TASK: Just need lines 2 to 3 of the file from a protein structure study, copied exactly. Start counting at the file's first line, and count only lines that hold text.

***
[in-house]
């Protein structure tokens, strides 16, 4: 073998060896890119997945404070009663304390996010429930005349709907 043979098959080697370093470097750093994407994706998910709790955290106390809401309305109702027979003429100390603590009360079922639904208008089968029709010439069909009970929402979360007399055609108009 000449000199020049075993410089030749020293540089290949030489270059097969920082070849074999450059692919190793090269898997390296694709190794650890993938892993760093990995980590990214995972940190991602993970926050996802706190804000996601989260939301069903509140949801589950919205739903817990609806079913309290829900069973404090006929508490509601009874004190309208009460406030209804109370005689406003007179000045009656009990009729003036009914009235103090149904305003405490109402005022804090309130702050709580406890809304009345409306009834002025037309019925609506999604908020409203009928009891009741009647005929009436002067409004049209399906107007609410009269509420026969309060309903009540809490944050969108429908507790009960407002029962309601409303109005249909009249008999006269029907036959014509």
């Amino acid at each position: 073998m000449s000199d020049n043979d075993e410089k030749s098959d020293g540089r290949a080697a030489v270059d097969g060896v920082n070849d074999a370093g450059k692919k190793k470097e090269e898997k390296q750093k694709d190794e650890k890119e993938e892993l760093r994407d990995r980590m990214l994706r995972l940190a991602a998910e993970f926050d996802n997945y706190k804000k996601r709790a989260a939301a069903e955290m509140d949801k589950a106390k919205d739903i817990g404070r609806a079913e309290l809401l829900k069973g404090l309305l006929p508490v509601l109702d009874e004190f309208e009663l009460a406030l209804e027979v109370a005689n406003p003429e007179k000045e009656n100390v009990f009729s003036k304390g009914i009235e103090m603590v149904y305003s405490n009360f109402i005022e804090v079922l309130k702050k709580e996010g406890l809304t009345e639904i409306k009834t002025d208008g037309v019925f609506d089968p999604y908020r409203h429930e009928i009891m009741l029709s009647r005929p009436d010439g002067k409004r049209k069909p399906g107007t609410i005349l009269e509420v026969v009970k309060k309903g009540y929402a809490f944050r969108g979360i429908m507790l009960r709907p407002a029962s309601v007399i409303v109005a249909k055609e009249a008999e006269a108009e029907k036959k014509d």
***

């Protein structure tokens, strides 16, 4: 073998060896890119997945404070009663304390996010429930005349709907 043979098959080697370093470097750093994407994706998910709790955290106390809401309305109702027979003429100390603590009360079922639904208008089968029709010439069909009970929402979360007399055609108009 000449000199020049075993410089030749020293540089290949030489270059097969920082070849074999450059692919190793090269898997390296694709190794650890993938892993760093990995980590990214995972940190991602993970926050996802706190804000996601989260939301069903509140949801589950919205739903817990609806079913309290829900069973404090006929508490509601009874004190309208009460406030209804109370005689406003007179000045009656009990009729003036009914009235103090149904305003405490109402005022804090309130702050709580406890809304009345409306009834002025037309019925609506999604908020409203009928009891009741009647005929009436002067409004049209399906107007609410009269509420026969309060309903009540809490944050969108429908507790009960407002029962309601409303109005249909009249008999006269029907036959014509």
């Amino acid at each position: 073998m000449s000199d020049n043979d075993e410089k030749s098959d020293g540089r290949a080697a030489v270059d097969g060896v920082n070849d074999a370093g450059k692919k190793k470097e090269e898997k390296q750093k694709d190794e650890k890119e993938e892993l760093r994407d990995r980590m990214l994706r995972l940190a991602a998910e993970f926050d996802n997945y706190k804000k996601r709790a989260a939301a069903e955290m509140d949801k589950a106390k919205d739903i817990g404070r609806a079913e309290l809401l829900k069973g404090l309305l006929p508490v509601l109702d009874e004190f309208e009663l009460a406030l209804e027979v109370a005689n406003p003429e007179k000045e009656n100390v009990f009729s003036k304390g009914i009235e103090m603590v149904y305003s405490n009360f109402i005022e804090v079922l309130k702050k709580e996010g406890l809304t009345e639904i409306k009834t002025d208008g037309v019925f609506d089968p999604y908020r409203h429930e009928i009891m009741l029709s009647r005929p009436d010439g002067k409004r049209k069909p399906g107007t609410i005349l009269e509420v026969v009970k309060k309903g009540y929402a809490f944050r969108g979360i429908m507790l009960r709907p407002a029962s309601v007399i409303v109005a249909k055609e009249a008999e006269a108009e029907k036959k014509d």